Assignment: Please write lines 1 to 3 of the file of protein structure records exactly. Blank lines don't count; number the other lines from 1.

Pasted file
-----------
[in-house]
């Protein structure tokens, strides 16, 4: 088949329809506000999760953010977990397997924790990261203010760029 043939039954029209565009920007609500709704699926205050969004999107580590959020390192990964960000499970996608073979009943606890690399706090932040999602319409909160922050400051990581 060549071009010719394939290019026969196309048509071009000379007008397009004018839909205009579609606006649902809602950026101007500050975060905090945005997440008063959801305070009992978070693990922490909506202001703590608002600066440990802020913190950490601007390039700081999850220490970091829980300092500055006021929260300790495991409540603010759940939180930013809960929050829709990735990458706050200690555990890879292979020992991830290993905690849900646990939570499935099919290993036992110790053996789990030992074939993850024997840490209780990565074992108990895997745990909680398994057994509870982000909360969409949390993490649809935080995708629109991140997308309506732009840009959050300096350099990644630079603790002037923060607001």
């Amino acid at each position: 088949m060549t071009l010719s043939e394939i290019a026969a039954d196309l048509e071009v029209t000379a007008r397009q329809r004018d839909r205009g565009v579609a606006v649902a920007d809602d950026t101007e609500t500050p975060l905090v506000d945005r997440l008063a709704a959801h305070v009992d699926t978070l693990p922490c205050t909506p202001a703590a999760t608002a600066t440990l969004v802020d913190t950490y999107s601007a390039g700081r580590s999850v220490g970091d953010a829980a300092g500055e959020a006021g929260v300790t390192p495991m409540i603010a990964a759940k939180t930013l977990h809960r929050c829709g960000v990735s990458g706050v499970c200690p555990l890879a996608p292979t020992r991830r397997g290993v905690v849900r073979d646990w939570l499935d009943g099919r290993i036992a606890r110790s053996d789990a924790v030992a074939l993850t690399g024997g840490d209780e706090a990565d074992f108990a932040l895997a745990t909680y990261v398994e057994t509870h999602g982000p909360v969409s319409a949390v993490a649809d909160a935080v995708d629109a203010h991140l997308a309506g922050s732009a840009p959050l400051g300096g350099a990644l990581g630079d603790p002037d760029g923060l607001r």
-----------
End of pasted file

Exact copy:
[in-house]
């Protein structure tokens, strides 16, 4: 088949329809506000999760953010977990397997924790990261203010760029 043939039954029209565009920007609500709704699926205050969004999107580590959020390192990964960000499970996608073979009943606890690399706090932040999602319409909160922050400051990581 060549071009010719394939290019026969196309048509071009000379007008397009004018839909205009579609606006649902809602950026101007500050975060905090945005997440008063959801305070009992978070693990922490909506202001703590608002600066440990802020913190950490601007390039700081999850220490970091829980300092500055006021929260300790495991409540603010759940939180930013809960929050829709990735990458706050200690555990890879292979020992991830290993905690849900646990939570499935099919290993036992110790053996789990030992074939993850024997840490209780990565074992108990895997745990909680398994057994509870982000909360969409949390993490649809935080995708629109991140997308309506732009840009959050300096350099990644630079603790002037923060607001």
């Amino acid at each position: 088949m060549t071009l010719s043939e394939i290019a026969a039954d196309l048509e071009v029209t000379a007008r397009q329809r004018d839909r205009g565009v579609a606006v649902a920007d809602d950026t101007e609500t500050p975060l905090v506000d945005r997440l008063a709704a959801h305070v009992d699926t978070l693990p922490c205050t909506p202001a703590a999760t608002a600066t440990l969004v802020d913190t950490y999107s601007a390039g700081r580590s999850v220490g970091d953010a829980a300092g500055e959020a006021g929260v300790t390192p495991m409540i603010a990964a759940k939180t930013l977990h809960r929050c829709g960000v990735s990458g706050v499970c200690p555990l890879a996608p292979t020992r991830r397997g290993v905690v849900r073979d646990w939570l499935d009943g099919r290993i036992a606890r110790s053996d789990a924790v030992a074939l993850t690399g024997g840490d209780e706090a990565d074992f108990a932040l895997a745990t909680y990261v398994e057994t509870h999602g982000p909360v969409s319409a949390v993490a649809d909160a935080v995708d629109a203010h991140l997308a309506g922050s732009a840009p959050l400051g300096g350099a990644l990581g630079d603790p002037d760029g923060l607001r």